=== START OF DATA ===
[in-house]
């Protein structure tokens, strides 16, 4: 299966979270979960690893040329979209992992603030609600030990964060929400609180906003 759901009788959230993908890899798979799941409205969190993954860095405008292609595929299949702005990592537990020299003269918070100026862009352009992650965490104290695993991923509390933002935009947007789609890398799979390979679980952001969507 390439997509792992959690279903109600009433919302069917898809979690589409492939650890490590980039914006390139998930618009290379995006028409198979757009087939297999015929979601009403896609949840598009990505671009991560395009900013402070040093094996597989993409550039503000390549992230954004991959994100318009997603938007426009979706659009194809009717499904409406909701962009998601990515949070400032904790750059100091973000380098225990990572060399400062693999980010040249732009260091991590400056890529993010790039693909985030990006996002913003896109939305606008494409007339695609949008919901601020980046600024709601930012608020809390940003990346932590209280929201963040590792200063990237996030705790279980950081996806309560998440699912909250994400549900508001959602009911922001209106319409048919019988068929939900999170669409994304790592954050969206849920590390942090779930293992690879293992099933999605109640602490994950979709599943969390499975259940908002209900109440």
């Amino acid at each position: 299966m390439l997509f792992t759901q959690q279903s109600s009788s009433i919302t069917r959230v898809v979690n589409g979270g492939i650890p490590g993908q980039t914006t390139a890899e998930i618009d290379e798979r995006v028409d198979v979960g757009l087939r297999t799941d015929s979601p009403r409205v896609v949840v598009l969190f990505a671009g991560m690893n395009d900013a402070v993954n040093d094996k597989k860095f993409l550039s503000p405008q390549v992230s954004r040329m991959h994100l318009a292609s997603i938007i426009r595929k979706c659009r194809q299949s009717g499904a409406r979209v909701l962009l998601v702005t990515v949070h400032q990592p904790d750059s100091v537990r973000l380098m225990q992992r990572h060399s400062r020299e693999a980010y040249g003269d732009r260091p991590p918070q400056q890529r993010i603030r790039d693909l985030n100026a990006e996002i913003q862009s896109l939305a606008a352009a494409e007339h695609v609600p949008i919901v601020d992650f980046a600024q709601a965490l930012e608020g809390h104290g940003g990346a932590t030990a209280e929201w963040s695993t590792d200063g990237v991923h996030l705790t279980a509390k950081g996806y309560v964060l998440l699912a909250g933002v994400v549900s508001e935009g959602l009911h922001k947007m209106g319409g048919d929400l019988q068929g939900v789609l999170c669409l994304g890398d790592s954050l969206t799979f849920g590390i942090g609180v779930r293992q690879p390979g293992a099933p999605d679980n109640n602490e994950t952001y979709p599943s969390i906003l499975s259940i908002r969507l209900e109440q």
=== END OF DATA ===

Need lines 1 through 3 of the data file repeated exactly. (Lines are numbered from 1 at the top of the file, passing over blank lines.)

[in-house]
């Protein structure tokens, strides 16, 4: 299966979270979960690893040329979209992992603030609600030990964060929400609180906003 759901009788959230993908890899798979799941409205969190993954860095405008292609595929299949702005990592537990020299003269918070100026862009352009992650965490104290695993991923509390933002935009947007789609890398799979390979679980952001969507 390439997509792992959690279903109600009433919302069917898809979690589409492939650890490590980039914006390139998930618009290379995006028409198979757009087939297999015929979601009403896609949840598009990505671009991560395009900013402070040093094996597989993409550039503000390549992230954004991959994100318009997603938007426009979706659009194809009717499904409406909701962009998601990515949070400032904790750059100091973000380098225990990572060399400062693999980010040249732009260091991590400056890529993010790039693909985030990006996002913003896109939305606008494409007339695609949008919901601020980046600024709601930012608020809390940003990346932590209280929201963040590792200063990237996030705790279980950081996806309560998440699912909250994400549900508001959602009911922001209106319409048919019988068929939900999170669409994304790592954050969206849920590390942090779930293992690879293992099933999605109640602490994950979709599943969390499975259940908002209900109440």
């Amino acid at each position: 299966m390439l997509f792992t759901q959690q279903s109600s009788s009433i919302t069917r959230v898809v979690n589409g979270g492939i650890p490590g993908q980039t914006t390139a890899e998930i618009d290379e798979r995006v028409d198979v979960g757009l087939r297999t799941d015929s979601p009403r409205v896609v949840v598009l969190f990505a671009g991560m690893n395009d900013a402070v993954n040093d094996k597989k860095f993409l550039s503000p405008q390549v992230s954004r040329m991959h994100l318009a292609s997603i938007i426009r595929k979706c659009r194809q299949s009717g499904a409406r979209v909701l962009l998601v702005t990515v949070h400032q990592p904790d750059s100091v537990r973000l380098m225990q992992r990572h060399s400062r020299e693999a980010y040249g003269d732009r260091p991590p918070q400056q890529r993010i603030r790039d693909l985030n100026a990006e996002i913003q862009s896109l939305a606008a352009a494409e007339h695609v609600p949008i919901v601020d992650f980046a600024q709601a965490l930012e608020g809390h104290g940003g990346a932590t030990a209280e929201w963040s695993t590792d200063g990237v991923h996030l705790t279980a509390k950081g996806y309560v964060l998440l699912a909250g933002v994400v549900s508001e935009g959602l009911h922001k947007m209106g319409g048919d929400l019988q068929g939900v789609l999170c669409l994304g890398d790592s954050l969206t799979f849920g590390i942090g609180v779930r293992q690879p390979g293992a099933p999605d679980n109640n602490e994950t952001y979709p599943s969390i906003l499975s259940i908002r969507l209900e109440q």